By Margaret M. Treadwell
Our family tree is spread across a picnic table at Camp Cullen on Mobile Bay.
“Tommy, have you met your cousin Tommy?” I ask the two young men who are studying it. They reach across the table to shake hands over the diagram of their ancestors including four previous generations of Thomas Henrys.
“Here is the great, great grandfather you both are named for,” I point to the first Thomas born in 1800. His son, escaping Ireland’s Potato Famine in 1848, bypassed Ellis Island and landed with his new wife in Mobile, where they produced a large family (our grandfather Thomas Henry was the eighth of eleven children) and with them built a successful wholesale grocery business. Both Tommys quickly discover they have inherited that entrepreneurial, adventuresome spirit – a bond enriched by the mystery of how deep blood flows.
This moment was one of the thrills of our first McDonnell Family Reunion, a biennial event since 1996 and renamed “Uncle Buddy’s Reunion” for our beloved remaining uncle who recently died at age 95. Before that first gathering, 18 of us first cousins had never met or had only passing acquaintance. (My locked-in memories include two mean girl cousins who pulled my hair as a child, and a slightly older boy who was invited to baseball games with my Dad and uncles while I stayed home.) Our fathers, seven brothers who lost both their parents way too young, married strong women who preferred their own family of origin. As my mother succinctly explains, “I just liked my family and your father was contented with them too.”
Drifting apart is the way many families solve the unresolved emotional attachment to their parents, siblings and larger family.
In our generation, we cousins of cut-off parents were repeating this pattern, joining our spouse’s family like an “appendage.” This position often made me more a follower rather than a leader in our nuclear family, reacting to others rather than initiating decisions.
So, why initiate a family reunion? What difference could it make? I had the following five goals
• To satisfy my curiosity. Who are these people? If I were writing a Southern novel, where would I find our strengths, joys, sorrows, blood, guts, and secrets? Could we nourish each other’s strengths? Was it possible to become more objective rather than holding on to my subjective stance of “My mother’s family is more important; besides you were mean to me when I was 5?”
• To reduce the intense focus on my husband and two children by expanding our circle, especially while my father and several of his brothers were dying of terminal illnesses. The pain of isolation had grown too great to bear, and our kids needed cousins.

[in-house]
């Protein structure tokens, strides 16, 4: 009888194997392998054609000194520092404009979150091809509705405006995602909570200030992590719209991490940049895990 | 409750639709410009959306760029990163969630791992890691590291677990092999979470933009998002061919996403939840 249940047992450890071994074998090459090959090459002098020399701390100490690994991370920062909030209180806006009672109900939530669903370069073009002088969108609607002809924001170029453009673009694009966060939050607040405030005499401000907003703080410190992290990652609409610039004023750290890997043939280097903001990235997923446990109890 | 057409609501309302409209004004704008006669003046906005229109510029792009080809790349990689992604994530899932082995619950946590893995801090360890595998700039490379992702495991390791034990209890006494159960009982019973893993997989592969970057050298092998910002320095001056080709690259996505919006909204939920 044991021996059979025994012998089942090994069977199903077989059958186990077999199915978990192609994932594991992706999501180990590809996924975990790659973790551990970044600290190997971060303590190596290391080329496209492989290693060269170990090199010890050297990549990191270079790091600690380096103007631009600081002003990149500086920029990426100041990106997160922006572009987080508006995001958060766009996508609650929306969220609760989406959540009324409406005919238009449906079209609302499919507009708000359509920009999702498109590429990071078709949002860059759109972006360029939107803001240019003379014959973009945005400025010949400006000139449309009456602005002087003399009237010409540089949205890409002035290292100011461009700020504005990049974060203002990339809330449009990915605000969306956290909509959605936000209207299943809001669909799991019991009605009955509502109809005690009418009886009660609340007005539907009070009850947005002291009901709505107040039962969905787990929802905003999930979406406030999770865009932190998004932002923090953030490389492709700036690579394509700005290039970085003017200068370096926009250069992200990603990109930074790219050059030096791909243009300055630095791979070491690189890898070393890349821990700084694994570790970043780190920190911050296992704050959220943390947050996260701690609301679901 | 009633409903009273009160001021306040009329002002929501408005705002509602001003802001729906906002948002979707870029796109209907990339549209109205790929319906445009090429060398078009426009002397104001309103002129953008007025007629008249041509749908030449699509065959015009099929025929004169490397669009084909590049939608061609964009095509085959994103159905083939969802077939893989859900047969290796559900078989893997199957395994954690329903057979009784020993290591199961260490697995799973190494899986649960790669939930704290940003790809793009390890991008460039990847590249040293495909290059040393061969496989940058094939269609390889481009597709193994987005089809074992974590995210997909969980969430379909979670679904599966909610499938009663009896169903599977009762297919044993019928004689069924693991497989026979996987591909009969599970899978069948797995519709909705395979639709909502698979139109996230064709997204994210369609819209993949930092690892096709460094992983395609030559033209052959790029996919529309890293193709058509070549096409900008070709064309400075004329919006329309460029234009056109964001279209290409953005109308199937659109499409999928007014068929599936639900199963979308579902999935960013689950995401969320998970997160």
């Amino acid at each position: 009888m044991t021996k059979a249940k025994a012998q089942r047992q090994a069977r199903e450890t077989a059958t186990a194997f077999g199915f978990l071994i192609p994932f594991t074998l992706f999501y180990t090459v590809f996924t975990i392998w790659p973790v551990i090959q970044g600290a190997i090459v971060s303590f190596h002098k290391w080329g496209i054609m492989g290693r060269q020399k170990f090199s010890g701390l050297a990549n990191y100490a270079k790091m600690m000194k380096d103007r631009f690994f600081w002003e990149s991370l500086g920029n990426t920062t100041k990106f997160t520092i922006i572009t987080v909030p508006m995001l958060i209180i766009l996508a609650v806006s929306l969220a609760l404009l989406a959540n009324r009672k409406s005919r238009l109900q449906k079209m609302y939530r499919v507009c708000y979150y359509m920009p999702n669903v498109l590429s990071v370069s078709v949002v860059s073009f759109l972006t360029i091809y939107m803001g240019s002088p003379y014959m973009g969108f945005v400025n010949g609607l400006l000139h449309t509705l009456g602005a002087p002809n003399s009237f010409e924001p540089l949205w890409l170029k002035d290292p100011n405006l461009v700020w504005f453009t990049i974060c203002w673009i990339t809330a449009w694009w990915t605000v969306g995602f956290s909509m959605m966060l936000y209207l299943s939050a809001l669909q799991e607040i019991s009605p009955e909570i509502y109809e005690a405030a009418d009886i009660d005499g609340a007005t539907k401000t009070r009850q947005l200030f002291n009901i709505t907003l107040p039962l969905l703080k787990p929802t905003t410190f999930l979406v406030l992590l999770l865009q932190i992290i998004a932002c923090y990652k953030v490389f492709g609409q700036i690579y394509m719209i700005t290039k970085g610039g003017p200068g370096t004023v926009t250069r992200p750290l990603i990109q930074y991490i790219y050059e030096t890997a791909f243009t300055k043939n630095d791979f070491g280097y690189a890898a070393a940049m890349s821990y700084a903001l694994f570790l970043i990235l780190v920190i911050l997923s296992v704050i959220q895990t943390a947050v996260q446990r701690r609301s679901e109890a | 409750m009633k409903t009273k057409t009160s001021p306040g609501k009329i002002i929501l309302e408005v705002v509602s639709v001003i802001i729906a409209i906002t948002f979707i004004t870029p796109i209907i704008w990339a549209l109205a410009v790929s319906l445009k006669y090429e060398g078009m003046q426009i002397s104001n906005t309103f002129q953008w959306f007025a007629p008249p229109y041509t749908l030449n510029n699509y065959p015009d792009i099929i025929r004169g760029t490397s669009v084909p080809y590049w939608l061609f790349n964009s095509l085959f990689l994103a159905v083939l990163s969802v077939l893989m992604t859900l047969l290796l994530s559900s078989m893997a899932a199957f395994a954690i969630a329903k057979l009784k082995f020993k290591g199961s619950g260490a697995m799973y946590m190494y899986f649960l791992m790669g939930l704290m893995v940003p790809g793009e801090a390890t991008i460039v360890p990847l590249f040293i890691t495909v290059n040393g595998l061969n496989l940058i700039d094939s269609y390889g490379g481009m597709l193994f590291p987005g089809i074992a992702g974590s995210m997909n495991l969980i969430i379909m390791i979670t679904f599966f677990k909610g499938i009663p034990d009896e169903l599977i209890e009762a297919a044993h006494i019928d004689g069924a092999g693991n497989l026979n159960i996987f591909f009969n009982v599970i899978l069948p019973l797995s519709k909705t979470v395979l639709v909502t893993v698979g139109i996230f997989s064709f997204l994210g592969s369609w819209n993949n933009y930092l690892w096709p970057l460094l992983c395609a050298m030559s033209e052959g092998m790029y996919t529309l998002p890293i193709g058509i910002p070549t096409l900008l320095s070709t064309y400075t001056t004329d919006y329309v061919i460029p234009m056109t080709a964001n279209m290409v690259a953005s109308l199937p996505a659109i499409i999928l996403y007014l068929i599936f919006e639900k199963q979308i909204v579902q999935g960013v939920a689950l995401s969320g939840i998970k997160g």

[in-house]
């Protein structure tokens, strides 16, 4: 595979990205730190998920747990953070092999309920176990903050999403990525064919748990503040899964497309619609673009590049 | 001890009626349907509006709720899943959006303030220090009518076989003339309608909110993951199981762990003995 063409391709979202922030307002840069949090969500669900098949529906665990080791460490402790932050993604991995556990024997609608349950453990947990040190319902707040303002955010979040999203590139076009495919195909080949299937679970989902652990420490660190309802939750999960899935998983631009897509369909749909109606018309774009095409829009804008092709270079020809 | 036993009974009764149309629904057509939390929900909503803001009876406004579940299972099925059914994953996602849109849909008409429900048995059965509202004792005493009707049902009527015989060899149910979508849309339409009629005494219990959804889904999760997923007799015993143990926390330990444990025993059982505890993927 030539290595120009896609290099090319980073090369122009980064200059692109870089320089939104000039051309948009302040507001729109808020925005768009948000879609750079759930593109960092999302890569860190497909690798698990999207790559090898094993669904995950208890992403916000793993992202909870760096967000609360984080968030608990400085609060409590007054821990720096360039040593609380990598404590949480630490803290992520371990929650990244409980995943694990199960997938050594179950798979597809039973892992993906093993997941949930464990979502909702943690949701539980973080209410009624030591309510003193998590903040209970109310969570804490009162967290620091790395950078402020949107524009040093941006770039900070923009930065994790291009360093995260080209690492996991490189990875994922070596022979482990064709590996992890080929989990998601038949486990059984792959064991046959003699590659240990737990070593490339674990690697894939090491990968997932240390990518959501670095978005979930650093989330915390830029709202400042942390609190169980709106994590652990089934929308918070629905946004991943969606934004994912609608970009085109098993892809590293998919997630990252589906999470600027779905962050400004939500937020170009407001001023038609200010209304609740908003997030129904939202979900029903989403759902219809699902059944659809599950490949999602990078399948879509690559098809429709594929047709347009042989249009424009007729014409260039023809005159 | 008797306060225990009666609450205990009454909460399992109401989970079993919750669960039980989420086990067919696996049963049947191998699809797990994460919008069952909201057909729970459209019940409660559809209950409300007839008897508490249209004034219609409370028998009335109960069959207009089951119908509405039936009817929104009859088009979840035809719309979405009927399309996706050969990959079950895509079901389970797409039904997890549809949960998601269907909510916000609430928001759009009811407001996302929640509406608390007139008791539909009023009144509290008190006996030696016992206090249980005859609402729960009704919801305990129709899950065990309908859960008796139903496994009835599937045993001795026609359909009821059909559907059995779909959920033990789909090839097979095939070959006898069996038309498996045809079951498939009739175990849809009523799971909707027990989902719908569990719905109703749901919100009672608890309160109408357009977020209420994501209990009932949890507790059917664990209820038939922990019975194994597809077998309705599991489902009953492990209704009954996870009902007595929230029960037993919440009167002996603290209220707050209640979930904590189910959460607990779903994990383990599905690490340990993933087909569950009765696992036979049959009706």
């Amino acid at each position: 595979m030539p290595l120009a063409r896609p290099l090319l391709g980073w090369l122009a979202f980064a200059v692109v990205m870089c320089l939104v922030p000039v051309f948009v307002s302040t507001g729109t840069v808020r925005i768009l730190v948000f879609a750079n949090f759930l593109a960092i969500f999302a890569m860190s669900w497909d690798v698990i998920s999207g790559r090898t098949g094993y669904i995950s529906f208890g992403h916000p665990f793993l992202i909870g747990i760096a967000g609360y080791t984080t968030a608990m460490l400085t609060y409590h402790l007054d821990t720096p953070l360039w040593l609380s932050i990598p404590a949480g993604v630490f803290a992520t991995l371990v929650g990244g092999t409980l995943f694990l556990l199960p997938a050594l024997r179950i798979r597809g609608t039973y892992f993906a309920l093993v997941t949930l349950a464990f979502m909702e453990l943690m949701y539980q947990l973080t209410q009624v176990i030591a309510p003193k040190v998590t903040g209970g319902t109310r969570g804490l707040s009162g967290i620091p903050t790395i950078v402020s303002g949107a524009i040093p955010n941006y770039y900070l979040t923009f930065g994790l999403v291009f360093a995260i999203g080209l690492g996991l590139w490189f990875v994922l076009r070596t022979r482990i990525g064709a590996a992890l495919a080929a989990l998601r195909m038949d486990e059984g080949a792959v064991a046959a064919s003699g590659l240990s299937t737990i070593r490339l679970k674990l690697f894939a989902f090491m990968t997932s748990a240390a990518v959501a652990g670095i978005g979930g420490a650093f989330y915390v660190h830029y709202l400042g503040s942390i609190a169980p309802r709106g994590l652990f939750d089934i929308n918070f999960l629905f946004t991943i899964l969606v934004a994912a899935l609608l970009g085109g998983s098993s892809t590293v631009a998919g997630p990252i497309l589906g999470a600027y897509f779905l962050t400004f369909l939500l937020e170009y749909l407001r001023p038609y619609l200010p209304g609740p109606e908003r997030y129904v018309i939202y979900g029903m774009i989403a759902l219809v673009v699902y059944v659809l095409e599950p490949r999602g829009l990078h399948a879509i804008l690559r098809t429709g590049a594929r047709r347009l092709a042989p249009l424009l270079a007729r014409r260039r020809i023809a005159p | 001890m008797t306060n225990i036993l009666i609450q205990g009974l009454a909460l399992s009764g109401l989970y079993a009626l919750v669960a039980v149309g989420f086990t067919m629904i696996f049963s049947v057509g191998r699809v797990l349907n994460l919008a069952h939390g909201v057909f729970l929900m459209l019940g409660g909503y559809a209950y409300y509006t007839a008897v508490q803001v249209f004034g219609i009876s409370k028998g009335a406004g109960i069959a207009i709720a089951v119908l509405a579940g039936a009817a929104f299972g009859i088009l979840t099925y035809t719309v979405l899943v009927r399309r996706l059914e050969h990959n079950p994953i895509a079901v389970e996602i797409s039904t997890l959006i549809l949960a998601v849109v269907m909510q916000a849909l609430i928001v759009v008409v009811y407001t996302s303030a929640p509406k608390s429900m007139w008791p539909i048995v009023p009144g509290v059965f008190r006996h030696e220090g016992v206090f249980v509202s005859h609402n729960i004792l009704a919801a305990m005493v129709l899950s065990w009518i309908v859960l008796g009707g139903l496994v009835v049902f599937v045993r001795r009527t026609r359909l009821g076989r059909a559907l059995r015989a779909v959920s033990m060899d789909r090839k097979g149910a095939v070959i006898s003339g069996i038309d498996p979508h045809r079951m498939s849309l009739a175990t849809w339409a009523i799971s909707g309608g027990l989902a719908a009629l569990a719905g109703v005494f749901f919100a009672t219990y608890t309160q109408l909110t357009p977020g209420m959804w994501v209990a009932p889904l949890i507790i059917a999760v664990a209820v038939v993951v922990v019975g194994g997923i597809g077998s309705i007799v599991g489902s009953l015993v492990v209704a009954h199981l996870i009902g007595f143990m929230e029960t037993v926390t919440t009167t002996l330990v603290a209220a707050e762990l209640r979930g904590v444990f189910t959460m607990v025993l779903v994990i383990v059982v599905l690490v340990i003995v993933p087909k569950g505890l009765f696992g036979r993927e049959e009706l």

• To be one of the team and a part of the family system. How might I fit into this large Irish band?
• To gather stories and put life into our family tree.
• To have fun.
After I found my amazing cousin Betty who, surrounded by brothers, longed for a sister, planning the reunion was fairly simple because she liked my ideas and knew the means to carry them out on Mobile Bay where our fathers had summered until their parents’ deaths.
Except for drawing the family tree (also known as a diagram or genogram), I determined simply to listen, watch and enjoy folks. I became the self-appointed “game cousin,” finding ways to gather facts and stories about each other through play. I believe the lighthearted pleasure we share is what keeps us returning to reunions and staying in touch throughout the year. When the going gets tough, one conversation with a cousin (including the two special ones with whom I grew up on my mother’s side) can work wonders to give me perspective, make me laugh and calm me down.
Like all families, we have our multigenerational patterns of weakness. Many of us inherited the propensity to problem solve by physically and emotionally distancing from one another, unconsciously cutting ourselves off from healing resources. The branch of our family that lives the closest to Mobile Bay is least likely to show up for reunions because one daughter doesn’t speak to her mother creating polarization between herself and the siblings who do.
But our inherited strengths and love are greater. Our cousins who had completely disappeared before that first reunion gave us a bedtime goodnight poem from their father, who also died young. It could be repeated to any child no matter what his country of origin and that child would feel proud: “You are direct descendants of Brian Boru, the first and only King of Ireland, and you are a Princess (or Prince) in your own right.”
We cousins need each other.
Margaret M. (Peggy) Treadwell, L.I.C.S.W., is a family psychotherapist and teacher in private practice. She teaches a course on Congregational Leadership at Virginia Theological Seminary and writes a monthly column for Washington Window.